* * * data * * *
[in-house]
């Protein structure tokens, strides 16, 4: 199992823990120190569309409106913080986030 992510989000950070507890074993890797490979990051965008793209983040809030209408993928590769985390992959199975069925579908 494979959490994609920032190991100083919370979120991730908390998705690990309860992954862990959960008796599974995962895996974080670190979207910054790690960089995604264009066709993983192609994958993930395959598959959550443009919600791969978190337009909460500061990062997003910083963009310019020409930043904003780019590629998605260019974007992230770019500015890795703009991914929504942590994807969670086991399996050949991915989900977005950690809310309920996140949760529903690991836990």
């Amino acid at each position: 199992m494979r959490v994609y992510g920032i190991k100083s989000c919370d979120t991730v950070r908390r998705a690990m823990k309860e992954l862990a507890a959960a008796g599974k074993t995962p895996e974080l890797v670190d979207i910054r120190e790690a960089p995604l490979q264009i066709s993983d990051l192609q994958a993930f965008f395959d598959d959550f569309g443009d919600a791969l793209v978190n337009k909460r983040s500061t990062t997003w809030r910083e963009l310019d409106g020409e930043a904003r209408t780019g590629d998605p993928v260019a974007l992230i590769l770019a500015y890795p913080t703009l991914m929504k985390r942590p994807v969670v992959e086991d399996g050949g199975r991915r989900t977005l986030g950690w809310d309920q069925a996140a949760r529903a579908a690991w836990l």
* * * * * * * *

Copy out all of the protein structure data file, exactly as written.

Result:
[in-house]
């Protein structure tokens, strides 16, 4: 199992823990120190569309409106913080986030 992510989000950070507890074993890797490979990051965008793209983040809030209408993928590769985390992959199975069925579908 494979959490994609920032190991100083919370979120991730908390998705690990309860992954862990959960008796599974995962895996974080670190979207910054790690960089995604264009066709993983192609994958993930395959598959959550443009919600791969978190337009909460500061990062997003910083963009310019020409930043904003780019590629998605260019974007992230770019500015890795703009991914929504942590994807969670086991399996050949991915989900977005950690809310309920996140949760529903690991836990």
């Amino acid at each position: 199992m494979r959490v994609y992510g920032i190991k100083s989000c919370d979120t991730v950070r908390r998705a690990m823990k309860e992954l862990a507890a959960a008796g599974k074993t995962p895996e974080l890797v670190d979207i910054r120190e790690a960089p995604l490979q264009i066709s993983d990051l192609q994958a993930f965008f395959d598959d959550f569309g443009d919600a791969l793209v978190n337009k909460r983040s500061t990062t997003w809030r910083e963009l310019d409106g020409e930043a904003r209408t780019g590629d998605p993928v260019a974007l992230i590769l770019a500015y890795p913080t703009l991914m929504k985390r942590p994807v969670v992959e086991d399996g050949g199975r991915r989900t977005l986030g950690w809310d309920q069925a996140a949760r529903a579908a690991w836990l």